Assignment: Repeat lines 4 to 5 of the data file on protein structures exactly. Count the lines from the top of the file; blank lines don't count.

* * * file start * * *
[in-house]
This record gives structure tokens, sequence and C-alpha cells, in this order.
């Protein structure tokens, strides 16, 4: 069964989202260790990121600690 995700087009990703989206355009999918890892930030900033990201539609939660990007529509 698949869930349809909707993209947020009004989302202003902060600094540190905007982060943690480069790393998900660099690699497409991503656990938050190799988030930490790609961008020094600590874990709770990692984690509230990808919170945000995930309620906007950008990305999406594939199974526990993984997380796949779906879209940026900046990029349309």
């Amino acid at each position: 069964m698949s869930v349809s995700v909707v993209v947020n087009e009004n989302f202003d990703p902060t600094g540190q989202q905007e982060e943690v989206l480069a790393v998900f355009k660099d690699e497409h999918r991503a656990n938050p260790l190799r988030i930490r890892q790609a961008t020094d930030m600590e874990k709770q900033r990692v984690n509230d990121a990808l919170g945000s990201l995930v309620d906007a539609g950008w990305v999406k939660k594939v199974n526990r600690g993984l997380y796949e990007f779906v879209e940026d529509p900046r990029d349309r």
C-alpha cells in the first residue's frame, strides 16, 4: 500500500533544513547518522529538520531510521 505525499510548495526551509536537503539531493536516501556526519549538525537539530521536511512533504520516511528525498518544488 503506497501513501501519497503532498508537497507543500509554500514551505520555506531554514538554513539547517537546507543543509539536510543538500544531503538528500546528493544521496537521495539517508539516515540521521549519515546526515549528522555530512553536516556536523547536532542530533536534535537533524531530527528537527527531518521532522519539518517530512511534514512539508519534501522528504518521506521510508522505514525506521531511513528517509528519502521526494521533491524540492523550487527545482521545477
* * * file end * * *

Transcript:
């Amino acid at each position: 069964m698949s869930v349809s995700v909707v993209v947020n087009e009004n989302f202003d990703p902060t600094g540190q989202q905007e982060e943690v989206l480069a790393v998900f355009k660099d690699e497409h999918r991503a656990n938050p260790l190799r988030i930490r890892q790609a961008t020094d930030m600590e874990k709770q900033r990692v984690n509230d990121a990808l919170g945000s990201l995930v309620d906007a539609g950008w990305v999406k939660k594939v199974n526990r600690g993984l997380y796949e990007f779906v879209e940026d529509p900046r990029d349309r």
C-alpha cells in the first residue's frame, strides 16, 4: 500500500533544513547518522529538520531510521 505525499510548495526551509536537503539531493536516501556526519549538525537539530521536511512533504520516511528525498518544488 503506497501513501501519497503532498508537497507543500509554500514551505520555506531554514538554513539547517537546507543543509539536510543538500544531503538528500546528493544521496537521495539517508539516515540521521549519515546526515549528522555530512553536516556536523547536532542530533536534535537533524531530527528537527527531518521532522519539518517530512511534514512539508519534501522528504518521506521510508522505514525506521531511513528517509528519502521526494521533491524540492523550487527545482521545477